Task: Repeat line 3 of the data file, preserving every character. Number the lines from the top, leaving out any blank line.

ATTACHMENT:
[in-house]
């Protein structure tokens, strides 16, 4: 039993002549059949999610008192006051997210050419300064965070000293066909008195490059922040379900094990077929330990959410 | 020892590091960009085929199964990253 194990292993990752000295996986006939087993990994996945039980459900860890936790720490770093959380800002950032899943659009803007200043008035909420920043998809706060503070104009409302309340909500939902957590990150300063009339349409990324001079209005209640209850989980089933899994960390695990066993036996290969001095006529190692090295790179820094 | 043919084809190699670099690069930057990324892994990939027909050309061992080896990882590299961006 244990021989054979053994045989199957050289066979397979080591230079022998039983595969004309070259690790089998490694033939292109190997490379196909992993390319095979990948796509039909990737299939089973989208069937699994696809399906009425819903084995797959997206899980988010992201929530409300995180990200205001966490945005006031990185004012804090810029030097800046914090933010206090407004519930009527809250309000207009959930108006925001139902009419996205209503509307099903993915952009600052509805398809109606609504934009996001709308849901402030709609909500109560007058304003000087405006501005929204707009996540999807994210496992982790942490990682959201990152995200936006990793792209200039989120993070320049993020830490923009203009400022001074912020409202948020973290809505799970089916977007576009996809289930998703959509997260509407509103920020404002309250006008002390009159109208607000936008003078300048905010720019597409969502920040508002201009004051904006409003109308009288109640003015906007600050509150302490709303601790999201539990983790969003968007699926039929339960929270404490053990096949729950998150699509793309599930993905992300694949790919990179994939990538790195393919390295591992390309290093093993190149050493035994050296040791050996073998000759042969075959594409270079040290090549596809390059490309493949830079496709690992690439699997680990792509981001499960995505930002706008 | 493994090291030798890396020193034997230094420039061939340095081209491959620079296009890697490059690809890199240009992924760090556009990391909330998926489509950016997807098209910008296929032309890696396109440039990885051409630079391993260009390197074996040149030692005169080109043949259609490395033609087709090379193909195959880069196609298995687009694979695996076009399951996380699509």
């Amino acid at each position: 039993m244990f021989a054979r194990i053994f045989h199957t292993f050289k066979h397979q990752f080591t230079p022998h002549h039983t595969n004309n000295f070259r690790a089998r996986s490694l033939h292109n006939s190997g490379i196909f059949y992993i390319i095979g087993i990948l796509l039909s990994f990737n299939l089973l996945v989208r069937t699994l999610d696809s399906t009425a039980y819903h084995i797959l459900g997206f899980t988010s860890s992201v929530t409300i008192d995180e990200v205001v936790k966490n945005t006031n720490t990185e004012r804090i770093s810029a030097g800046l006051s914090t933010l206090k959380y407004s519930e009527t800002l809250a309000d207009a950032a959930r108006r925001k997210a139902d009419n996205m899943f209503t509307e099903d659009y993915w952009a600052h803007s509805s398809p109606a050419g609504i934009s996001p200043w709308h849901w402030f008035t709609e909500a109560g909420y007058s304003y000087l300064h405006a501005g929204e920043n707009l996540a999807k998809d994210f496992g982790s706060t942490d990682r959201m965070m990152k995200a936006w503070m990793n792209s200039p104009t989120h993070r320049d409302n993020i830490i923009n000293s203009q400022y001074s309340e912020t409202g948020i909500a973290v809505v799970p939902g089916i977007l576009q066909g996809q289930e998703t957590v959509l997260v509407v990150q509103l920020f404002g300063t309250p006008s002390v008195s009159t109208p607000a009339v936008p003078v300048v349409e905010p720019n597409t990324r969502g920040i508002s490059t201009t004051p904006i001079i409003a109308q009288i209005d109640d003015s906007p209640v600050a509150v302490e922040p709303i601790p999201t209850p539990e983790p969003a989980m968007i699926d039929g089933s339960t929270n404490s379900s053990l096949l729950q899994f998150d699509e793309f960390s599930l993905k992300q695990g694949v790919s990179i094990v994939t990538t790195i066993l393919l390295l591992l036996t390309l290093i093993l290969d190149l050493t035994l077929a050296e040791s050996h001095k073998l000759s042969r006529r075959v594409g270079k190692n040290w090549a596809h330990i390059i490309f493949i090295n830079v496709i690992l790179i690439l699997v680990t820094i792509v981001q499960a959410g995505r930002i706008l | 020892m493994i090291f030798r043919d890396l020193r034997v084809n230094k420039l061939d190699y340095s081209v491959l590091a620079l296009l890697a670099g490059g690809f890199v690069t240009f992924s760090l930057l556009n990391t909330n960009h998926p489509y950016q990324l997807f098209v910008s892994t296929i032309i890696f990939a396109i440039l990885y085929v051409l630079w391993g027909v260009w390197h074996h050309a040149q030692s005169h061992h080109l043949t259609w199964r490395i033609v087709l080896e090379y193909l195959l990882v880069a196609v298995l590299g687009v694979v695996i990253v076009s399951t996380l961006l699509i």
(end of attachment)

């Amino acid at each position: 039993m244990f021989a054979r194990i053994f045989h199957t292993f050289k066979h397979q990752f080591t230079p022998h002549h039983t595969n004309n000295f070259r690790a089998r996986s490694l033939h292109n006939s190997g490379i196909f059949y992993i390319i095979g087993i990948l796509l039909s990994f990737n299939l089973l996945v989208r069937t699994l999610d696809s399906t009425a039980y819903h084995i797959l459900g997206f899980t988010s860890s992201v929530t409300i008192d995180e990200v205001v936790k966490n945005t006031n720490t990185e004012r804090i770093s810029a030097g800046l006051s914090t933010l206090k959380y407004s519930e009527t800002l809250a309000d207009a950032a959930r108006r925001k997210a139902d009419n996205m899943f209503t509307e099903d659009y993915w952009a600052h803007s509805s398809p109606a050419g609504i934009s996001p200043w709308h849901w402030f008035t709609e909500a109560g909420y007058s304003y000087l300064h405006a501005g929204e920043n707009l996540a999807k998809d994210f496992g982790s706060t942490d990682r959201m965070m990152k995200a936006w503070m990793n792209s200039p104009t989120h993070r320049d409302n993020i830490i923009n000293s203009q400022y001074s309340e912020t409202g948020i909500a973290v809505v799970p939902g089916i977007l576009q066909g996809q289930e998703t957590v959509l997260v509407v990150q509103l920020f404002g300063t309250p006008s002390v008195s009159t109208p607000a009339v936008p003078v300048v349409e905010p720019n597409t990324r969502g920040i508002s490059t201009t004051p904006i001079i409003a109308q009288i209005d109640d003015s906007p209640v600050a509150v302490e922040p709303i601790p999201t209850p539990e983790p969003a989980m968007i699926d039929g089933s339960t929270n404490s379900s053990l096949l729950q899994f998150d699509e793309f960390s599930l993905k992300q695990g694949v790919s990179i094990v994939t990538t790195i066993l393919l390295l591992l036996t390309l290093i093993l290969d190149l050493t035994l077929a050296e040791s050996h001095k073998l000759s042969r006529r075959v594409g270079k190692n040290w090549a596809h330990i390059i490309f493949i090295n830079v496709i690992l790179i690439l699997v680990t820094i792509v981001q499960a959410g995505r930002i706008l | 020892m493994i090291f030798r043919d890396l020193r034997v084809n230094k420039l061939d190699y340095s081209v491959l590091a620079l296009l890697a670099g490059g690809f890199v690069t240009f992924s760090l930057l556009n990391t909330n960009h998926p489509y950016q990324l997807f098209v910008s892994t296929i032309i890696f990939a396109i440039l990885y085929v051409l630079w391993g027909v260009w390197h074996h050309a040149q030692s005169h061992h080109l043949t259609w199964r490395i033609v087709l080896e090379y193909l195959l990882v880069a196609v298995l590299g687009v694979v695996i990253v076009s399951t996380l961006l699509i």